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In Charles Dickens's Great Expectations, what is significant about the casts on...

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mizradane | Student, Undergraduate | Valedictorian

Posted July 18, 2012 at 9:40 AM via web

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In Charles Dickens's Great Expectations, what is significant about the casts on Jaggers's shelf?

" -and the two horrible casts of the twitched faces looked, when my eyes strayed up to them, as if they had come to a crisis in their suspended attention, and were going to sneeze"

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lhc | Middle School Teacher | (Level 3) Educator

Posted July 19, 2012 at 5:47 PM (Answer #1)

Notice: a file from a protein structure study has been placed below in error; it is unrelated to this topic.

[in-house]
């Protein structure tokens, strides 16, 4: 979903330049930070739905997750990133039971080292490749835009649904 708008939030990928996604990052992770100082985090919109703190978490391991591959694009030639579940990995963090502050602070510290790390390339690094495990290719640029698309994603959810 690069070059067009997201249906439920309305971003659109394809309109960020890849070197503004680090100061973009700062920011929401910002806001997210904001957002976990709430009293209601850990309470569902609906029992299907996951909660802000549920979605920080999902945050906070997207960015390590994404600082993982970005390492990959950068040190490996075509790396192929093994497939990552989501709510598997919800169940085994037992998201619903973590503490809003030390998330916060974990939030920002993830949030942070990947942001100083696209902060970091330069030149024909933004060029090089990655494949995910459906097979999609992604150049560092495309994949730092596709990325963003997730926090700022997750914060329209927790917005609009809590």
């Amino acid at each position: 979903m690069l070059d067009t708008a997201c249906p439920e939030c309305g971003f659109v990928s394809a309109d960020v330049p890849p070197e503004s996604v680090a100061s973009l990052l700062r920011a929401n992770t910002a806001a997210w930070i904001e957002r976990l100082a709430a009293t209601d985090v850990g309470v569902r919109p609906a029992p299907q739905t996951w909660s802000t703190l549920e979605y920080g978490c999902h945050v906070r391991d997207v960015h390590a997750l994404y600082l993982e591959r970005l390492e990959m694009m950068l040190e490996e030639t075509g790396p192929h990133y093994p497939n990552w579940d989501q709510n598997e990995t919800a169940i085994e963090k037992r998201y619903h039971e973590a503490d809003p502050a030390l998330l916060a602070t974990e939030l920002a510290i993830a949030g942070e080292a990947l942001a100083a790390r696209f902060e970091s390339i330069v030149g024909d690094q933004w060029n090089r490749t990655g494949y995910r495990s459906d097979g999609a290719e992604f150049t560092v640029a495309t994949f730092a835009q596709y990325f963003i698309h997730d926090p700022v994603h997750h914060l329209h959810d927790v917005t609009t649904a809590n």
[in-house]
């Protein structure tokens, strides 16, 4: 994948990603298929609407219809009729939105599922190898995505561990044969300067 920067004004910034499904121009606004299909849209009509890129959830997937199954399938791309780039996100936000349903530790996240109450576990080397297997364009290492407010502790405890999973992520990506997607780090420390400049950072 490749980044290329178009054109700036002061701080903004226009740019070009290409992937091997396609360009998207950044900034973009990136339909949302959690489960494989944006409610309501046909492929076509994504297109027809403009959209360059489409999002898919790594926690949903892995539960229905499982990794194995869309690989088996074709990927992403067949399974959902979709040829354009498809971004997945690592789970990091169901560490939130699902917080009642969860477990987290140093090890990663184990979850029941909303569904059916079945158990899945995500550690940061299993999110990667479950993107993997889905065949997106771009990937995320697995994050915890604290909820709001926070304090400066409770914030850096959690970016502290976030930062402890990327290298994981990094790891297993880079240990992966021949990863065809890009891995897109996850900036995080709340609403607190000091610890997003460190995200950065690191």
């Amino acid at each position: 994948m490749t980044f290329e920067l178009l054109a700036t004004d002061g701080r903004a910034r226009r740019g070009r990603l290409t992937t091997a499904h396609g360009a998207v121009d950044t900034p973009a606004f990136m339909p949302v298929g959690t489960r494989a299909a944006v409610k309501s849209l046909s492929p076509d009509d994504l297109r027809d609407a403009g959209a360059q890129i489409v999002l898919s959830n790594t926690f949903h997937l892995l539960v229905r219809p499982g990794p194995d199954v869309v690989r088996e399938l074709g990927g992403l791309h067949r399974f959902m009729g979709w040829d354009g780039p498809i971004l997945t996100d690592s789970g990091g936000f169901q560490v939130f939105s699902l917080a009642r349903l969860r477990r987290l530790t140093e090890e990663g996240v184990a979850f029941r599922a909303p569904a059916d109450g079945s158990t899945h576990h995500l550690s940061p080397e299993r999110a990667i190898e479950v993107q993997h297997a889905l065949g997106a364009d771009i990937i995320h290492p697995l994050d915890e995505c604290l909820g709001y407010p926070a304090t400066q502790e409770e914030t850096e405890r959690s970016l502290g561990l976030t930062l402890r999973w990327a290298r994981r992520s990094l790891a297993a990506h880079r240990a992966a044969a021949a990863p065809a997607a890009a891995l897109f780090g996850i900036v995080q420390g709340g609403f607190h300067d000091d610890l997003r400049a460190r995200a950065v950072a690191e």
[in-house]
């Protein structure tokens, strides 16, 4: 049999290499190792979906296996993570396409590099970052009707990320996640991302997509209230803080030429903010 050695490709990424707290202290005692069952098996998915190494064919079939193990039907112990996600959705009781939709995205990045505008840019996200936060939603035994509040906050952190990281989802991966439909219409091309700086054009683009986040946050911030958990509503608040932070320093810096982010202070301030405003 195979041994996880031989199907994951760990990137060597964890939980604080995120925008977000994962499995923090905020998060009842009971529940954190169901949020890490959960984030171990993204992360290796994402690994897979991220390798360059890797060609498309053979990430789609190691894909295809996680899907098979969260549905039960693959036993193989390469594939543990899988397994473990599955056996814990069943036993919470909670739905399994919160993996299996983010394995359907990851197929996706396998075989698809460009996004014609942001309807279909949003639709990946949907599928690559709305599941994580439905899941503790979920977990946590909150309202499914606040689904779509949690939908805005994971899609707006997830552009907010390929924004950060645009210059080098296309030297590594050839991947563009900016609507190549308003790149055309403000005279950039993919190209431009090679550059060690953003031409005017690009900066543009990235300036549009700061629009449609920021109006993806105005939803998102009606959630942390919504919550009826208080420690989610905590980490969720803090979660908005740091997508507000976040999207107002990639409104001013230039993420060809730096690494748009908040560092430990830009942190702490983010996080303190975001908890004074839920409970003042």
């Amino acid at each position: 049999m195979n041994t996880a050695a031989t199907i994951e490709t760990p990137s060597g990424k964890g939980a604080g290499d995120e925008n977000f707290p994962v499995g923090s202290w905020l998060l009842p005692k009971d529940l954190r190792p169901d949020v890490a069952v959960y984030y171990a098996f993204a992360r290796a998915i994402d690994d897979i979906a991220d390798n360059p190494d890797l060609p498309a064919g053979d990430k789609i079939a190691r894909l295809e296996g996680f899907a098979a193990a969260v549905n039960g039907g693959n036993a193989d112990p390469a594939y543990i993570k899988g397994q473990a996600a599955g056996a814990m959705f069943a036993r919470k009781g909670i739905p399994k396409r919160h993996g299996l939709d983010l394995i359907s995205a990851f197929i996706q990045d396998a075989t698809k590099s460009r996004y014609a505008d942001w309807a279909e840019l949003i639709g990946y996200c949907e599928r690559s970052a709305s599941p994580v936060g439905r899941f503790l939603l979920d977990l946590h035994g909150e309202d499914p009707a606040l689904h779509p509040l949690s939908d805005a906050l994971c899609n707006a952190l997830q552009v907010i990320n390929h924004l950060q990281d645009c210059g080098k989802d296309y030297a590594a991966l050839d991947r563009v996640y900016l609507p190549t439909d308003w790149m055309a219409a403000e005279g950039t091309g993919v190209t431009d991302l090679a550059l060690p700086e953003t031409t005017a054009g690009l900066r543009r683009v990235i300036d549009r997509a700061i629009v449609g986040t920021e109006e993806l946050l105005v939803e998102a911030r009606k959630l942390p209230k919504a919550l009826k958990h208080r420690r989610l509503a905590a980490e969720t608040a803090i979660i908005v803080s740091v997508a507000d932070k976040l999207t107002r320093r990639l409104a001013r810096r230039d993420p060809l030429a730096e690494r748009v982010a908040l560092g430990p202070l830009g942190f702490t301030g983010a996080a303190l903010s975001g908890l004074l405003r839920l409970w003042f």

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The casts that cause Pip so much distress on Jaggers's shelf were taken from two of Jaggers's hanged conficts, and serve to underscore the novel's themes of guilt, innocence, and the inadequacy of the criminal justice system.  Pip is learning, as he gets older, that guilt and innocence are not necessarily as easily discerned as he previously had thought, and that the criminal justice system isn't necessarily the final word on a person's morality. It bothers Pip that he helped Magwitch escape, as he is smart enough to know that the act may very well land him in the courtroom as a defendant; however, as he learns more and more about "his" convict, he realizes that Magwitch has an inherently noble spirit, and has redeemed himself in the court of men's hearts by working tirelessly at thankless work to provide a better life for Pip. 

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